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Enrolling the local: Community-based anti-corruption efforts and institutional capture

This Brief examines community-based anti-corruption efforts in natural resource management in order to better understand their rationales, potentialities, and challenges—especially complications posed by the intersection of such initiatives with national-level dynamics of institutional capture. The authors present a case study from northeastern Madagascar in order to empirically explore such dynamics, and conclude with a discussion of how multi-level anti-corruption interventions might offer a promising way forward for reducing corruption in natural resource management for certain high-value landscapes or resources that might be subject to challenges connected to institutional capture.

31 January 2021
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Enrolling the local: Community-based anti-corruption efforts and institutional capture

Main points

  • Community-based anti-corruption efforts are often seen as a way to circumvent corrupt state actors, to empower those most affected by the negative consequences of corruption, and to build trust and legitimacy for such initiatives at the local level.
  • However, evidence from community-based natural resource management programs around Makira Natural Park in northeastern Madagascar suggests that while community-based anti-corruption efforts may prove effective in cases where local resources and landscapes are of little interest to national-level actors, they are likely to fail when resources are highly valued by those actors for strategic and/or economic reasons.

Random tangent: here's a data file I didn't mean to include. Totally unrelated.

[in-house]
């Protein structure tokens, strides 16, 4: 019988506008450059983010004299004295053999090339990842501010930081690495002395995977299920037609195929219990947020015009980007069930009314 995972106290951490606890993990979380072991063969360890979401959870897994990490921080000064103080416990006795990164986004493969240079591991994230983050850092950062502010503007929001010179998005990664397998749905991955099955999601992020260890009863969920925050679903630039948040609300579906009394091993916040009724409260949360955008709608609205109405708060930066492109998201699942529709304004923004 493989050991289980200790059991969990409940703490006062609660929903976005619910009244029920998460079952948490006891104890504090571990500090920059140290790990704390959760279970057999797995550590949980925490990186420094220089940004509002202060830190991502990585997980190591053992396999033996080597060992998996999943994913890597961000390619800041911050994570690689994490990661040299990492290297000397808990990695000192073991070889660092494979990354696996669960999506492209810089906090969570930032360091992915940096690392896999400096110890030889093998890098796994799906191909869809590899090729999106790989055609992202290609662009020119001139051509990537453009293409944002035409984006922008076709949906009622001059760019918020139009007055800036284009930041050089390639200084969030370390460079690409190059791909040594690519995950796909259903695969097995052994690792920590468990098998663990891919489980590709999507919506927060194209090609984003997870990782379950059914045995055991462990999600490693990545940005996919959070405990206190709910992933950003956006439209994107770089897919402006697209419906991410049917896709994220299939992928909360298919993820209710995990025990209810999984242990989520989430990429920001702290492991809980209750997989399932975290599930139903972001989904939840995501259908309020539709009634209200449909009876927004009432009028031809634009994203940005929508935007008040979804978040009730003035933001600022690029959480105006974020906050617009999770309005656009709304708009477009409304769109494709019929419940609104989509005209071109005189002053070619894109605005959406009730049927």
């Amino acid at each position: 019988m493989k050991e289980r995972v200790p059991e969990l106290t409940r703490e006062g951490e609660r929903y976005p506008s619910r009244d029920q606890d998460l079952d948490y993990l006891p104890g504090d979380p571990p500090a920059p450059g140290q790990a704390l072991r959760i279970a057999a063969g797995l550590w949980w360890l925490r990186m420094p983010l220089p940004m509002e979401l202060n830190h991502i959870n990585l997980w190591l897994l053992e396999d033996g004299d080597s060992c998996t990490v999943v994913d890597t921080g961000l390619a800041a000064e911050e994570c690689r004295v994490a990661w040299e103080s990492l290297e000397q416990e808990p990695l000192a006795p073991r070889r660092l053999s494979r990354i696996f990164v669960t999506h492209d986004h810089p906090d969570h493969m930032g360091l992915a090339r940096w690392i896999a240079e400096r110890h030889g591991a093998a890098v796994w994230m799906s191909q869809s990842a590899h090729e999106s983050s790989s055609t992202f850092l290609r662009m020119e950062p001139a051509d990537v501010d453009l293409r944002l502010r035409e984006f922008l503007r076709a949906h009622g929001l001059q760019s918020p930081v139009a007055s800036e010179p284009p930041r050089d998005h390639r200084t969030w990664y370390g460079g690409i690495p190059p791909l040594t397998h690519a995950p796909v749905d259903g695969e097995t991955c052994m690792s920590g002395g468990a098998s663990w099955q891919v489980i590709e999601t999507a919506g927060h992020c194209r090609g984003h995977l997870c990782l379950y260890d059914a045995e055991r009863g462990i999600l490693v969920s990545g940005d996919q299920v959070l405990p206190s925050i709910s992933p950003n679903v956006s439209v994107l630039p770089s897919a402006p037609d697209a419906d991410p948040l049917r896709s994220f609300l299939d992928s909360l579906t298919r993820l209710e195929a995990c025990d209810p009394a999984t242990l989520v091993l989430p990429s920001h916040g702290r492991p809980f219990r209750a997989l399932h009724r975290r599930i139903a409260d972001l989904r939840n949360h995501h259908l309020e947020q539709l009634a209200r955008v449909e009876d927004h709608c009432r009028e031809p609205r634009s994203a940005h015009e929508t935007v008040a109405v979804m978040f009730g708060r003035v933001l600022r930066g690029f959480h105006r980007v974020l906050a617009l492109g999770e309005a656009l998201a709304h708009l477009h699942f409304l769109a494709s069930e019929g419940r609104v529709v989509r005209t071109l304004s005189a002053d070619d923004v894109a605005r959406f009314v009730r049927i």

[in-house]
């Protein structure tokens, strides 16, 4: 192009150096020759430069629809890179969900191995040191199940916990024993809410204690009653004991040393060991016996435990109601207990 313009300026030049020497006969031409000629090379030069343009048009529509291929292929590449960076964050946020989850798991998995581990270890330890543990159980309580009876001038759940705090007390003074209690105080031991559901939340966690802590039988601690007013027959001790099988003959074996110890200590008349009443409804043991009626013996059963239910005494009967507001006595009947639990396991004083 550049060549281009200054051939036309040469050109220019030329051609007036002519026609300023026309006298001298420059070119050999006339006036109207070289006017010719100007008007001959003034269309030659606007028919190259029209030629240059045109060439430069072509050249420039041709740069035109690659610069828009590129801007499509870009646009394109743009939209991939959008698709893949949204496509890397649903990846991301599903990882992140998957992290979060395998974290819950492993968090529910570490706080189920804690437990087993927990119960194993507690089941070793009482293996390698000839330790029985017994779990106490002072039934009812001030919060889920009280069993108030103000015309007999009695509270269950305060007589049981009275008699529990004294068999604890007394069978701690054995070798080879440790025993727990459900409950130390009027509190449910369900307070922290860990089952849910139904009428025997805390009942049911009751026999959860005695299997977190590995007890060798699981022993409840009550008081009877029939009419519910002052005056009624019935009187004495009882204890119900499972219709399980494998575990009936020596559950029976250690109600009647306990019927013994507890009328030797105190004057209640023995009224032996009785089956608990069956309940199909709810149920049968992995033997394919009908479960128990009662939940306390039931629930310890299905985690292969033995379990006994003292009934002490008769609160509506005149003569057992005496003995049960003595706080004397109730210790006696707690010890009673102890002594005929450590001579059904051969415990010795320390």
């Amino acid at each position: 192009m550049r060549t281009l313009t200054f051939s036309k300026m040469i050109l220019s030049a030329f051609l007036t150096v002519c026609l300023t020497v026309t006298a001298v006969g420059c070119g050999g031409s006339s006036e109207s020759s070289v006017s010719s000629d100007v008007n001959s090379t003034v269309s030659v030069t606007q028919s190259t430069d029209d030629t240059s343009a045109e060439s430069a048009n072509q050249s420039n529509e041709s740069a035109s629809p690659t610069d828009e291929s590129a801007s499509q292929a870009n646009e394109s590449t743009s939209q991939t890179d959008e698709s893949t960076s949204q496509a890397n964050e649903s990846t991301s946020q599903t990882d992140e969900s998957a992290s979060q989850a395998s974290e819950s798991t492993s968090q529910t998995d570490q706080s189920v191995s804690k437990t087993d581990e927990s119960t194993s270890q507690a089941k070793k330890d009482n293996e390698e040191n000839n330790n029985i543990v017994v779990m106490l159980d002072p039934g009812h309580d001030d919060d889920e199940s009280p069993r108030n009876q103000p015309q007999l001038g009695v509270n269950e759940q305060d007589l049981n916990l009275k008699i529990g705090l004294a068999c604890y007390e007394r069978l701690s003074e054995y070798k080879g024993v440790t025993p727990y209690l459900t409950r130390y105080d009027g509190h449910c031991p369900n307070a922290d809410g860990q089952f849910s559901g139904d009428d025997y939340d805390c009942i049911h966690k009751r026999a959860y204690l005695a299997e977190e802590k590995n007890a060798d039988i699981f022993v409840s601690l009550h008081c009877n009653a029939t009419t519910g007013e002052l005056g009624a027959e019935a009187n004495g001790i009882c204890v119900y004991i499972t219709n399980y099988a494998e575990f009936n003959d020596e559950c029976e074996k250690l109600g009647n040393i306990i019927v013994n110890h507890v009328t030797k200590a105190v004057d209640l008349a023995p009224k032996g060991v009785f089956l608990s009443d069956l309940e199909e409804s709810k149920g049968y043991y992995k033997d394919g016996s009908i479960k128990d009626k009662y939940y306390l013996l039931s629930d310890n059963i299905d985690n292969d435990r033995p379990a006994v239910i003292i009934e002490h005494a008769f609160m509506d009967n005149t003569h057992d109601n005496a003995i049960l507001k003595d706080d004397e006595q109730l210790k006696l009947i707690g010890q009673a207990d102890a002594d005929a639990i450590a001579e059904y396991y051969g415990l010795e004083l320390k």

• When lucrative natural resources are involved, institutional capture that effectively takes power away from local actors is a persistent challenge, requiring a multi-level approach to combatting corruption to increase chances for community-based management of natural resources to achieve desired results.

Cite this publication

Klein, B.; Zhu, A.; Pardo-Herrera, C.; Mullard, S.; (2021) Enrolling the local: Community-based anti-corruption efforts and institutional capture. Bergen: U4 Anti-Corruption Resource Centre, Chr. Michelsen Institute (TNRC Publication 2022:2)

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About the authors

Brian Klein

Brian Klein is an assistant professor at the University of Michigan, jointly appointed in the Department of Afroamerican and African Studies and the Program in the Environment. Brian’s research focuses on natural resource governance and global development, especially in frontier settings across the Global South. His current projects primarily examine local-level governance and exploitation in Madagascar’s artisanal and small-scale gold mining sector. He has conducted extensive fieldwork on the island, including ethnographic research in rural communities, and served there as a member of the US Peace Corps. Brian holds a PhD in Environmental Science, Policy, and Management from the University of California, Berkeley.

Annah Zhu

Wageningen University

Camilo Pardo-Herrera

George Mason University

Saul Mullard is a senior adviser at the U4 Anti-Corruption Resource Centre and a civil society specialist with a background in historical sociology, development studies, and South Asian studies. His research interests include the relationship between corruption and climate change and the role of local communities and indigenous peoples in addressing corruption and environmental protection. Mullard holds a doctorate and master’s in South and Inner Asian Studies from the University of Oxford, as well as a BA in Development Studies from the School of Oriental and African Studies (SOAS) in London.


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This work is licenced under a Creative Commons Attribution-NonCommercial-NoDerivatives 4.0 International licence (CC BY-NC-ND 4.0)


Photo: WWF-Madagascar COPYRIGHTED